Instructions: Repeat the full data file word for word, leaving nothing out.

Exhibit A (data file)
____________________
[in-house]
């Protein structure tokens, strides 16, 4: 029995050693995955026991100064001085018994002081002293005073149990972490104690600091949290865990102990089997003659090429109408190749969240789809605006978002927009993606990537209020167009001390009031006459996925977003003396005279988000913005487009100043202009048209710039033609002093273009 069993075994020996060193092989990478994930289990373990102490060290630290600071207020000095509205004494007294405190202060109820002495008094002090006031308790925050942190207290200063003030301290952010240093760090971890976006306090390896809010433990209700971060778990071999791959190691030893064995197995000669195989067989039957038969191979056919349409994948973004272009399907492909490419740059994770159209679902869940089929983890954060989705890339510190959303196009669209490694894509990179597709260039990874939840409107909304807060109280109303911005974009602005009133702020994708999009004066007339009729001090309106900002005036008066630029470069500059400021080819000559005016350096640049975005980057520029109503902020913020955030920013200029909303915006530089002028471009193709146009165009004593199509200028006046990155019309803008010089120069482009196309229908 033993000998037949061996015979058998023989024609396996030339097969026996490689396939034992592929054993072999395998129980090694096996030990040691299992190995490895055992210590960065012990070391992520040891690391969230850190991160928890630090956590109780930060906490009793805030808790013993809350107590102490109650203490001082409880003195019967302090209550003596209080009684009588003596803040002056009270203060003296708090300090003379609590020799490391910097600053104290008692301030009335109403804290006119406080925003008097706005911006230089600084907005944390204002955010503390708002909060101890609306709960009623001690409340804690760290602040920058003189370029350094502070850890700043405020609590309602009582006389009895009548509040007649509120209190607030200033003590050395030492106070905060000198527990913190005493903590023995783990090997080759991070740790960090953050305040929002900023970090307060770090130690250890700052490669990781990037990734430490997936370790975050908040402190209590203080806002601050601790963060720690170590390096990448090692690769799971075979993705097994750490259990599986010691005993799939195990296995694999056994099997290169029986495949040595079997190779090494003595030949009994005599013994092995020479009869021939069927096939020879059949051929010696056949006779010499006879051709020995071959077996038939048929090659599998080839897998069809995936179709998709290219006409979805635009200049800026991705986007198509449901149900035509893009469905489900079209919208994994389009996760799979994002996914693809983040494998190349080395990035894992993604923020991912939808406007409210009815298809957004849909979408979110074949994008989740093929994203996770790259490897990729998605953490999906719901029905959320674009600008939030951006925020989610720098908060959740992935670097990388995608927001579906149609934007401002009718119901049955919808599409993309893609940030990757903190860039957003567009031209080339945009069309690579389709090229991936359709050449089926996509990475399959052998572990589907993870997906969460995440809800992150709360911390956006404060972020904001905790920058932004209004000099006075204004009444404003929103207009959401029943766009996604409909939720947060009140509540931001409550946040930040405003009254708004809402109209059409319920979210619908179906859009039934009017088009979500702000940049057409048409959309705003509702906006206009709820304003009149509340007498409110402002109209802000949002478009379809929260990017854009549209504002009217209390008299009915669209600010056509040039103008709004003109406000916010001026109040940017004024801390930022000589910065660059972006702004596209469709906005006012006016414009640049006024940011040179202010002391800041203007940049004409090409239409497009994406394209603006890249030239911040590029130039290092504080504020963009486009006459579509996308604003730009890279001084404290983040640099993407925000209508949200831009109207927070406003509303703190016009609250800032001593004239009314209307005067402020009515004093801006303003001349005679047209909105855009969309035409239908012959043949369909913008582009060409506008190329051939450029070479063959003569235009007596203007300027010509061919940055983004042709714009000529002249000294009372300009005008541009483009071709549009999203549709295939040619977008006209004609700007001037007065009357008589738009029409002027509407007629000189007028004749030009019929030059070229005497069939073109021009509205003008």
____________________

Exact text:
[in-house]
């Protein structure tokens, strides 16, 4: 029995050693995955026991100064001085018994002081002293005073149990972490104690600091949290865990102990089997003659090429109408190749969240789809605006978002927009993606990537209020167009001390009031006459996925977003003396005279988000913005487009100043202009048209710039033609002093273009 069993075994020996060193092989990478994930289990373990102490060290630290600071207020000095509205004494007294405190202060109820002495008094002090006031308790925050942190207290200063003030301290952010240093760090971890976006306090390896809010433990209700971060778990071999791959190691030893064995197995000669195989067989039957038969191979056919349409994948973004272009399907492909490419740059994770159209679902869940089929983890954060989705890339510190959303196009669209490694894509990179597709260039990874939840409107909304807060109280109303911005974009602005009133702020994708999009004066007339009729001090309106900002005036008066630029470069500059400021080819000559005016350096640049975005980057520029109503902020913020955030920013200029909303915006530089002028471009193709146009165009004593199509200028006046990155019309803008010089120069482009196309229908 033993000998037949061996015979058998023989024609396996030339097969026996490689396939034992592929054993072999395998129980090694096996030990040691299992190995490895055992210590960065012990070391992520040891690391969230850190991160928890630090956590109780930060906490009793805030808790013993809350107590102490109650203490001082409880003195019967302090209550003596209080009684009588003596803040002056009270203060003296708090300090003379609590020799490391910097600053104290008692301030009335109403804290006119406080925003008097706005911006230089600084907005944390204002955010503390708002909060101890609306709960009623001690409340804690760290602040920058003189370029350094502070850890700043405020609590309602009582006389009895009548509040007649509120209190607030200033003590050395030492106070905060000198527990913190005493903590023995783990090997080759991070740790960090953050305040929002900023970090307060770090130690250890700052490669990781990037990734430490997936370790975050908040402190209590203080806002601050601790963060720690170590390096990448090692690769799971075979993705097994750490259990599986010691005993799939195990296995694999056994099997290169029986495949040595079997190779090494003595030949009994005599013994092995020479009869021939069927096939020879059949051929010696056949006779010499006879051709020995071959077996038939048929090659599998080839897998069809995936179709998709290219006409979805635009200049800026991705986007198509449901149900035509893009469905489900079209919208994994389009996760799979994002996914693809983040494998190349080395990035894992993604923020991912939808406007409210009815298809957004849909979408979110074949994008989740093929994203996770790259490897990729998605953490999906719901029905959320674009600008939030951006925020989610720098908060959740992935670097990388995608927001579906149609934007401002009718119901049955919808599409993309893609940030990757903190860039957003567009031209080339945009069309690579389709090229991936359709050449089926996509990475399959052998572990589907993870997906969460995440809800992150709360911390956006404060972020904001905790920058932004209004000099006075204004009444404003929103207009959401029943766009996604409909939720947060009140509540931001409550946040930040405003009254708004809402109209059409319920979210619908179906859009039934009017088009979500702000940049057409048409959309705003509702906006206009709820304003009149509340007498409110402002109209802000949002478009379809929260990017854009549209504002009217209390008299009915669209600010056509040039103008709004003109406000916010001026109040940017004024801390930022000589910065660059972006702004596209469709906005006012006016414009640049006024940011040179202010002391800041203007940049004409090409239409497009994406394209603006890249030239911040590029130039290092504080504020963009486009006459579509996308604003730009890279001084404290983040640099993407925000209508949200831009109207927070406003509303703190016009609250800032001593004239009314209307005067402020009515004093801006303003001349005679047209909105855009969309035409239908012959043949369909913008582009060409506008190329051939450029070479063959003569235009007596203007300027010509061919940055983004042709714009000529002249000294009372300009005008541009483009071709549009999203549709295939040619977008006209004609700007001037007065009357008589738009029409002027509407007629000189007028004749030009019929030059070229005497069939073109021009509205003008």